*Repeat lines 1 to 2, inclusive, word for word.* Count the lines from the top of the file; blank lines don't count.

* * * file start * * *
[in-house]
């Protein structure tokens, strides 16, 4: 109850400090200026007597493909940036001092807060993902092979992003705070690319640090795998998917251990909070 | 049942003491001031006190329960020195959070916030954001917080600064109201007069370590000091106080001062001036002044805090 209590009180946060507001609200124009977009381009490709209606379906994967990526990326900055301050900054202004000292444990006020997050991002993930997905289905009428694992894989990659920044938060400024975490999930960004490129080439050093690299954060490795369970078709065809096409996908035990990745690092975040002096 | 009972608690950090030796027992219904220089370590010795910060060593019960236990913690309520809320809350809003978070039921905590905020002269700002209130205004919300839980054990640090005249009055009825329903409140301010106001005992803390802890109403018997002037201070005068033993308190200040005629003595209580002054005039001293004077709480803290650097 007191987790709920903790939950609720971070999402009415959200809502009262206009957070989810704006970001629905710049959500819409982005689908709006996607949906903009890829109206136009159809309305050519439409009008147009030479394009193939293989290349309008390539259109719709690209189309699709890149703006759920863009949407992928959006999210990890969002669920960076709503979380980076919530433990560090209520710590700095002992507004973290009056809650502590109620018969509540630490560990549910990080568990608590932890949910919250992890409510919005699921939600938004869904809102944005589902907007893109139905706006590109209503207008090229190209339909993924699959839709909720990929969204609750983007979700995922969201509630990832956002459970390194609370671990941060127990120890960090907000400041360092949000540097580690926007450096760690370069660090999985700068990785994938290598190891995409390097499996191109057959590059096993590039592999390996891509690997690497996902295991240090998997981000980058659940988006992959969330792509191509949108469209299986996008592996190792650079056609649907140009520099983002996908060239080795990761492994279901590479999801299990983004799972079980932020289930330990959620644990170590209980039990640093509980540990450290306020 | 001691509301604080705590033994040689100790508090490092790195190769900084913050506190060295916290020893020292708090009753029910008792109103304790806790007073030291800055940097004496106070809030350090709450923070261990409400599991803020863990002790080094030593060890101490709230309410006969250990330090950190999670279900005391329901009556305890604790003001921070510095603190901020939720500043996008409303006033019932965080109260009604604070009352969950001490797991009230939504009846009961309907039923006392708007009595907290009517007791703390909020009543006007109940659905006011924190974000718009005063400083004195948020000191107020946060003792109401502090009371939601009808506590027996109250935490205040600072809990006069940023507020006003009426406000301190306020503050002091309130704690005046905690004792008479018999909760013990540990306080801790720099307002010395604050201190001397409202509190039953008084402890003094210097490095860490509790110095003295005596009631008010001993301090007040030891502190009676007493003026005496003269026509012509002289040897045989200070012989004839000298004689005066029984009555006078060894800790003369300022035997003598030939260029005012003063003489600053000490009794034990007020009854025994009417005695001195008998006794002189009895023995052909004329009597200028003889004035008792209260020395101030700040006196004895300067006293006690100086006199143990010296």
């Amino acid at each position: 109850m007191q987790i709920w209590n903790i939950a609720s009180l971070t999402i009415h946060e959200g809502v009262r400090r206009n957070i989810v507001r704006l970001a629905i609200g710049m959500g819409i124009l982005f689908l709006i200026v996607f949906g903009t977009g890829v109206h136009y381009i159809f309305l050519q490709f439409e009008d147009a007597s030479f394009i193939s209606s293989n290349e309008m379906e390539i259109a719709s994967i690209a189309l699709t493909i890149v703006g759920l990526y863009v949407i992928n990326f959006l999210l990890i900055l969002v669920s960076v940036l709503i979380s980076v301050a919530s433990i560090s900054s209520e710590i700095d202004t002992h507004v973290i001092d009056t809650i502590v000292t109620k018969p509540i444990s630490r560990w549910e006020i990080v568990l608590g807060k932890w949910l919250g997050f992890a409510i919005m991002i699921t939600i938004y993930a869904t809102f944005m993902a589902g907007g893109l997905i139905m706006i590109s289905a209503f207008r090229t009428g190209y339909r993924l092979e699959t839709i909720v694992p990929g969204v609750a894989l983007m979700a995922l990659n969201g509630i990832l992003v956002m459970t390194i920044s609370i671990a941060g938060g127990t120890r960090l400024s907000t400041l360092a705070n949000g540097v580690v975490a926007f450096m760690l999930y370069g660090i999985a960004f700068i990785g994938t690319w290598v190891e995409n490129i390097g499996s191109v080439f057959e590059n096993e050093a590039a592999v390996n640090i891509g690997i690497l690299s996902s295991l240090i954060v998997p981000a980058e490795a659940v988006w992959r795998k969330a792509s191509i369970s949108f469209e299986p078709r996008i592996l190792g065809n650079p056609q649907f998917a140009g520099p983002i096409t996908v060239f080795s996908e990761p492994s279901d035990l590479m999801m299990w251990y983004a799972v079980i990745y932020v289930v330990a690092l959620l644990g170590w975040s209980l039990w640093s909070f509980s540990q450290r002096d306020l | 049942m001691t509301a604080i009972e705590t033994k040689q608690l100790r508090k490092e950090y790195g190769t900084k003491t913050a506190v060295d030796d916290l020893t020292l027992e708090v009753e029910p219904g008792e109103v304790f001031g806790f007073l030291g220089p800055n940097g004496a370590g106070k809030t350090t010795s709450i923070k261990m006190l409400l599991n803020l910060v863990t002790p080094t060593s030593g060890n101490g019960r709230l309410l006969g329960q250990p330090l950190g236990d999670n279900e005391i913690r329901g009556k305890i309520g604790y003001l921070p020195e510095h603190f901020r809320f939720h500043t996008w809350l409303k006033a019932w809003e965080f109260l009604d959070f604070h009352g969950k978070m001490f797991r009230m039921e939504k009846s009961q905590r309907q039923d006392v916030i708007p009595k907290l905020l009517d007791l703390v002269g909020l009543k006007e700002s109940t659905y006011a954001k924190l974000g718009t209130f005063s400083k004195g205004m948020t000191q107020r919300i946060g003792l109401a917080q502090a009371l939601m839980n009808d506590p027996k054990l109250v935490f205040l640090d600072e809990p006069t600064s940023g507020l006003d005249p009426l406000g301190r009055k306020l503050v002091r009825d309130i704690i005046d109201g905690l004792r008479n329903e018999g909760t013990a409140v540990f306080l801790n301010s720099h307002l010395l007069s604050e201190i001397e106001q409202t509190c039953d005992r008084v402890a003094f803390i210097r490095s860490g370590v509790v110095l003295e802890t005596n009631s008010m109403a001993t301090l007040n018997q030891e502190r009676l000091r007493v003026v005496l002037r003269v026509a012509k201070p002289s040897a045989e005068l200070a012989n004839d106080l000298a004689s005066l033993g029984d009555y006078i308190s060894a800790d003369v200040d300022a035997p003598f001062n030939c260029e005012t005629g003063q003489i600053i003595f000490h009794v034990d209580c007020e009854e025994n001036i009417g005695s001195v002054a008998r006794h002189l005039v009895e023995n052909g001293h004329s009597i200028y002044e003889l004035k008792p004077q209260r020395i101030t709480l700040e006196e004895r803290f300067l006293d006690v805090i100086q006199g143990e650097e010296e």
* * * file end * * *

[in-house]
């Protein structure tokens, strides 16, 4: 109850400090200026007597493909940036001092807060993902092979992003705070690319640090795998998917251990909070 | 049942003491001031006190329960020195959070916030954001917080600064109201007069370590000091106080001062001036002044805090 209590009180946060507001609200124009977009381009490709209606379906994967990526990326900055301050900054202004000292444990006020997050991002993930997905289905009428694992894989990659920044938060400024975490999930960004490129080439050093690299954060490795369970078709065809096409996908035990990745690092975040002096 | 009972608690950090030796027992219904220089370590010795910060060593019960236990913690309520809320809350809003978070039921905590905020002269700002209130205004919300839980054990640090005249009055009825329903409140301010106001005992803390802890109403018997002037201070005068033993308190200040005629003595209580002054005039001293004077709480803290650097 007191987790709920903790939950609720971070999402009415959200809502009262206009957070989810704006970001629905710049959500819409982005689908709006996607949906903009890829109206136009159809309305050519439409009008147009030479394009193939293989290349309008390539259109719709690209189309699709890149703006759920863009949407992928959006999210990890969002669920960076709503979380980076919530433990560090209520710590700095002992507004973290009056809650502590109620018969509540630490560990549910990080568990608590932890949910919250992890409510919005699921939600938004869904809102944005589902907007893109139905706006590109209503207008090229190209339909993924699959839709909720990929969204609750983007979700995922969201509630990832956002459970390194609370671990941060127990120890960090907000400041360092949000540097580690926007450096760690370069660090999985700068990785994938290598190891995409390097499996191109057959590059096993590039592999390996891509690997690497996902295991240090998997981000980058659940988006992959969330792509191509949108469209299986996008592996190792650079056609649907140009520099983002996908060239080795990761492994279901590479999801299990983004799972079980932020289930330990959620644990170590209980039990640093509980540990450290306020 | 001691509301604080705590033994040689100790508090490092790195190769900084913050506190060295916290020893020292708090009753029910008792109103304790806790007073030291800055940097004496106070809030350090709450923070261990409400599991803020863990002790080094030593060890101490709230309410006969250990330090950190999670279900005391329901009556305890604790003001921070510095603190901020939720500043996008409303006033019932965080109260009604604070009352969950001490797991009230939504009846009961309907039923006392708007009595907290009517007791703390909020009543006007109940659905006011924190974000718009005063400083004195948020000191107020946060003792109401502090009371939601009808506590027996109250935490205040600072809990006069940023507020006003009426406000301190306020503050002091309130704690005046905690004792008479018999909760013990540990306080801790720099307002010395604050201190001397409202509190039953008084402890003094210097490095860490509790110095003295005596009631008010001993301090007040030891502190009676007493003026005496003269026509012509002289040897045989200070012989004839000298004689005066029984009555006078060894800790003369300022035997003598030939260029005012003063003489600053000490009794034990007020009854025994009417005695001195008998006794002189009895023995052909004329009597200028003889004035008792209260020395101030700040006196004895300067006293006690100086006199143990010296």